5 Page 5 of 8 Dennis the diabetic whose case I mentioned in Wednesday's blog post, did drop as ordered, after his court appearance Tuesday and before allegedly going to the ER. Guess what? It was positive for cocaine. He was standing there in court stoned, right in front of the judge, probation officer, prosecutor and defense attorney, swearing he was clean and claiming ignorance as to why his blood sugar wasn't being managed well. She lost her job and is facing disciplinary action. An attorney in California caused a criminal conviction to be overturned b cause of his 63 blog postings. While serving as a juror in a felony trial in 2006, he posted details of 64 the trial on his blog. The attorney received a 45-day suspension, two years probation, paid $14,000 in legal fees, lost his job, and was required to take the MPRE within one year Judges may also get into trouble using Facebook. A North Carolina judge was reprimanded for friending a lawyer in a pending case, for posting and reading messages about the litigation, and accessing the Web site of the opposing party. Conclusion As social networking sites become more popular and attorneys become more knowledgeable about their potential, courts will address more cases about the discovery, admissibility, and ethics of accessing information on social networking sites. One thing is certain: attorneys should check to see if their clients and opponents have a profile on a social networking site. Counsel should also be addressing the issue with jurors to warn them against posting during trial Footnotes a Beth C. Boggs is the founding and managing partner of Boggs, Avellino, Lach & Boggs, LLC, which has offices in Belleville, Glen Carbon, Carbondale, St. Louis, and Kansas City. She received her JD degree, magna cum laude, from Southern Illinois University in Carbondale, in Misty L. Edwards is an associate at Boggs, Avellino, Lach & Boggs, LLC. She received her JD degree, summa cum laude, from Southern Illinois University in See Sean P. O'Donnell, The Use of Information Posted on Facebook and MySpace in Litigation, Subrogation and Recovery Alert, Oct 19, 2009, available at Karen L. Stevenson, What's On Your Witness's MySpace Page?, ABAnet.org, March 2008, available at myspace.html. O'Donnell, The Use of Information (cited in note 1). Stephanie Francis Ward, MySpace Discovery, Lawyers are mining social networks for nuggets of evidence, 93 ABA J 34 (Jan 2007), available at 8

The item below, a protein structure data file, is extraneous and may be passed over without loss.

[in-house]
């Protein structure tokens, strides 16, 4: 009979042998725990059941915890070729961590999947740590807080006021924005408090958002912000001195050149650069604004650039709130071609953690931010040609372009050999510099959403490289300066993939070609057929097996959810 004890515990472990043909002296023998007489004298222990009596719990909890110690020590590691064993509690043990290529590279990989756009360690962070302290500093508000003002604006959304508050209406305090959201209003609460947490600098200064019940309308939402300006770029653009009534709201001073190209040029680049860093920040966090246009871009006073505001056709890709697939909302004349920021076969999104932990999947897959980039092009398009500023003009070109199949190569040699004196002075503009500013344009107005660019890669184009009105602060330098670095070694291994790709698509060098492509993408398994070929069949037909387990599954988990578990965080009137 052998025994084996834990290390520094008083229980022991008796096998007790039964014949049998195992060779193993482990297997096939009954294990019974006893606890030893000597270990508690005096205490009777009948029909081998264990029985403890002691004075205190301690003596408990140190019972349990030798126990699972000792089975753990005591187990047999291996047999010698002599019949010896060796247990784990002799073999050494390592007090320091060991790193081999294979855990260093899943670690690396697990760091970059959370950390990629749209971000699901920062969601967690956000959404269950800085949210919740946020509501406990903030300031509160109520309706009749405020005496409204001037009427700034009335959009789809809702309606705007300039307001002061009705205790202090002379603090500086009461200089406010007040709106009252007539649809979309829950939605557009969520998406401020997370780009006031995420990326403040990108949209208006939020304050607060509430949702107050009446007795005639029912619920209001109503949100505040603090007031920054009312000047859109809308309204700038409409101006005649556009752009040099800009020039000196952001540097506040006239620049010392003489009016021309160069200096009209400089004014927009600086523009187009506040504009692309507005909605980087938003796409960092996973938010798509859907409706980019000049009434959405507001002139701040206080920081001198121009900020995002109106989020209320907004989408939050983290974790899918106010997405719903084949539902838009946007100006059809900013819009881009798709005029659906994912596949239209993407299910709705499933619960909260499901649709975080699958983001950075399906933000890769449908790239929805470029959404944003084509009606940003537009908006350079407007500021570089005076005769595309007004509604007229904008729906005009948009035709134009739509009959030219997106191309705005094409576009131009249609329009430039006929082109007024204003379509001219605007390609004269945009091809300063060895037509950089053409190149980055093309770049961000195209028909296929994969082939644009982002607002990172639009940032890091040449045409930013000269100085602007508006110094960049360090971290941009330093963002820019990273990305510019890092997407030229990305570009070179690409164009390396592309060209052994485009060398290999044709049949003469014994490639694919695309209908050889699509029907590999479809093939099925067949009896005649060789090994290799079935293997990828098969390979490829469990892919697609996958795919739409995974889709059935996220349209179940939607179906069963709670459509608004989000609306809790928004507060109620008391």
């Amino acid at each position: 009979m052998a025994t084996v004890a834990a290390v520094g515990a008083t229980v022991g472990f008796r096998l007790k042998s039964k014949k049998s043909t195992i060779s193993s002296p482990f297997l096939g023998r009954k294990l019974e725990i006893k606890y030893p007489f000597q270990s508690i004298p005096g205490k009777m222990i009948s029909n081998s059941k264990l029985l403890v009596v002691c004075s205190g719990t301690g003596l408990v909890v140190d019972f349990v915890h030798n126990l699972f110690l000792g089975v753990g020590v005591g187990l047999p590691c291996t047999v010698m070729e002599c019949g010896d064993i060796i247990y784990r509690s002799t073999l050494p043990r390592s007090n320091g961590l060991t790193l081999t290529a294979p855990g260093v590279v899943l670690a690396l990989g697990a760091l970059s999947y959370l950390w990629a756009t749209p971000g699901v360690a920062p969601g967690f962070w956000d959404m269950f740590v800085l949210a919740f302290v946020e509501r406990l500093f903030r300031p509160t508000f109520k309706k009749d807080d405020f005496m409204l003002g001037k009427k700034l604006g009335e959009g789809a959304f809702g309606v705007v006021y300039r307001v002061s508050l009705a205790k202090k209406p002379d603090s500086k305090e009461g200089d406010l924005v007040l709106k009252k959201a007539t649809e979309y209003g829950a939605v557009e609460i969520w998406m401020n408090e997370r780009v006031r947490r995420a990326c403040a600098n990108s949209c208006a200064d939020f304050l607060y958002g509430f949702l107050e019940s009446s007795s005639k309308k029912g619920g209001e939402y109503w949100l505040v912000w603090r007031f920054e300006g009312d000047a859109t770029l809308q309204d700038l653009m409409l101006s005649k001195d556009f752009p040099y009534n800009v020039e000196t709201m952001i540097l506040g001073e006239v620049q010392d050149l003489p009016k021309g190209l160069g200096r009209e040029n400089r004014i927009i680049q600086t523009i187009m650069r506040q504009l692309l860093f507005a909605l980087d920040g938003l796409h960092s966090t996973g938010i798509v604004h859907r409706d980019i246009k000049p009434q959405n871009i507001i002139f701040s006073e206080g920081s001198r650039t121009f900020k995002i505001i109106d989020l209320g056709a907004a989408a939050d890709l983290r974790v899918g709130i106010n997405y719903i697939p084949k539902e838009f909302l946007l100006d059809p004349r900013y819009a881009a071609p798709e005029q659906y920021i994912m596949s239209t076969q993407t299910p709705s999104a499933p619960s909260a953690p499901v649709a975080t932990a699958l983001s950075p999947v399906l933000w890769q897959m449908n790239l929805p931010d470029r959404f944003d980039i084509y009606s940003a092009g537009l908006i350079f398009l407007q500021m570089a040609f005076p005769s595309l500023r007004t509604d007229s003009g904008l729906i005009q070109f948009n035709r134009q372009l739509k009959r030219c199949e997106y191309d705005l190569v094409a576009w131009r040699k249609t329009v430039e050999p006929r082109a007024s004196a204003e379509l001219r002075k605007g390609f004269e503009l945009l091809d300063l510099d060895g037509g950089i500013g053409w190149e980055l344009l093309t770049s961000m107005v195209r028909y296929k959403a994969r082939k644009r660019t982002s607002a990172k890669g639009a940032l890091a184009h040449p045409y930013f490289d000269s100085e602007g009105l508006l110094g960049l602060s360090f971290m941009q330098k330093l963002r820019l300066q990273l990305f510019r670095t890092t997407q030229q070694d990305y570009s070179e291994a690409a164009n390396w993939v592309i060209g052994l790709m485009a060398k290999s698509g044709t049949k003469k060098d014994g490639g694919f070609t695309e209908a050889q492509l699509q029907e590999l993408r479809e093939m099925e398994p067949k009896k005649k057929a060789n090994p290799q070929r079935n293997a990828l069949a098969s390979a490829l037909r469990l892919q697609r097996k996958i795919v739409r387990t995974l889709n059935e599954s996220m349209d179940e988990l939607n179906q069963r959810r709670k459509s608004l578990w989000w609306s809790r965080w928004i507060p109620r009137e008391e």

6 Page 6 of 8 Pamela Pengelley, Can Facebook Information Be Used in Court, April 8, 2009, available at Wilgus v F/V Sirius, 665 F Supp 2d 23, 24 (D Me 2009). Id at 26. John Schwartz, As Jurors Turn to Web, Mistrials are Popping Up, The NY Times, March 18, 2009, available at Id; Christopher Danzig, Mobile Misdeeds: Jurors With Handheld Web Access Cause Trials to Unravel, Inside Counsel, June 1, 2009, available at Misdeeds.aspx. Danzig, Mobile Misdeeds (cited in note 16). See Andrea F. Siegel, Judges Confounded by Jury's Access to Cyberspace, Dec 13, 2009, available at Debra Cassens Weiss, Jurors' Wikipedia Research. Friending at Issue in Two Md Cases, Dec 14, 2009, available at in_two_maryland_cases/. Pengelley, Can Facebook Information Be Used in Court (cited in note 8) WL (D Nev 2007). Id at * 1. Id at *2. Id at *6 FN1. Id at *8. Order Granting Plaintiff's Motion for Review of Magistrate Judge's Decision Re Plaintiff's Motion to Quash Subpoena, No (CD Cal 2010), available at Id at 3-4. Id at 4. Id at
7 Page 7 of F Supp 2d 556 (D NJ 2008). Ronald J. Levine and Susan L. Swatski-Lebson, Are Social Networking Sites Discoverable?, Law. com, Nov 13, 2008, available at id= WL (D Colo 2009). Evan Brown, Court Allows Wal-Mart to subpoena Facebook and Myspace, Internet Cases, April 26, 2009, available at blog.internetcases.com/2009/04/26/court-allows-wal-mart-to-subpoenafacebook-and-myspace/. UNN-L (NJ Super Ct. Dec 22, 2004). O'Donnell. The Use of Information (cited in note 1); Henry Gottlieb, MySpace, Facebook Privacy Limits Tested in Emotional Distress Suit, NJ Law Journal (June 14, 2007), available at (recognizing the court in TV held: Without a particularized showing that the [MySpace and Facebook] texts are relevant, the plaintiff's privacy interests prevail. ). Gottlieb, MySpace (cited in note 41). Case No. 02C3293, 2004 WL (ND Ill 2004), available at Carol Levitt and Mark Rosch, Making Internet Searches Part of Due Diligence, Los Angeles Lawyer, Feb 2007, available at WL (Ohio App Aug 13, 2007). Stevenson, What's On Your Witness's MySpace Page? (cited in note 1). 295 SW3d 572 (Mo App SD 2009). Id at 579. Robert S. Kelner and Gail S. Kelner, Social Networks and Personal Injury Suits, NY L J, Sept 24, 2009, available at hubtype=&id= In order for a person to become a Facebook friend, that person has to send a friend request to the other person. Then, the person receiving the friend request must confirm the person is actually their friend. Once confirmation is complete, they are Facebook friends and have access to each other's profile page. Id; See also Philadelphia Bar Association Professional Guidance Committee Opinion (Mar 2009), available at Opinion_ pdf. Kelner and Kelner, Social Networks (cited in note 46).
8 Page 8 of John Schwartz, A Legal Battle: Online Attitude vs Rules of the Bar, The NY Times, Sept 13, 2009, available at =us. Id; See also Complaint, In the Matter of: Kristine Ann Peshek, available at Schwartz, A Legal Battle (cited in note 58). Id; Mike Frisch, Lawyer-Juror-Blogger Sanctioned in California, Aug 3, 2009, available at profession/2009/08/lawyerjurorblogger-sanctioned-in-california.html. Debra Cassens Weiss, Judge Reprimanded for Friending Lawyer and Googling Litigant, ABA Journal. com, June 1, 2009, available at litigant. End of Document 2011 Thomson Reuters. No claim to original U.S. Government Works. Preferences My Contacts Getting Started Help Sign Off WestlawNext Thomson Reuters Privacy Accessibility Contact Us REF-ATTY ( ) Improve WestlawNext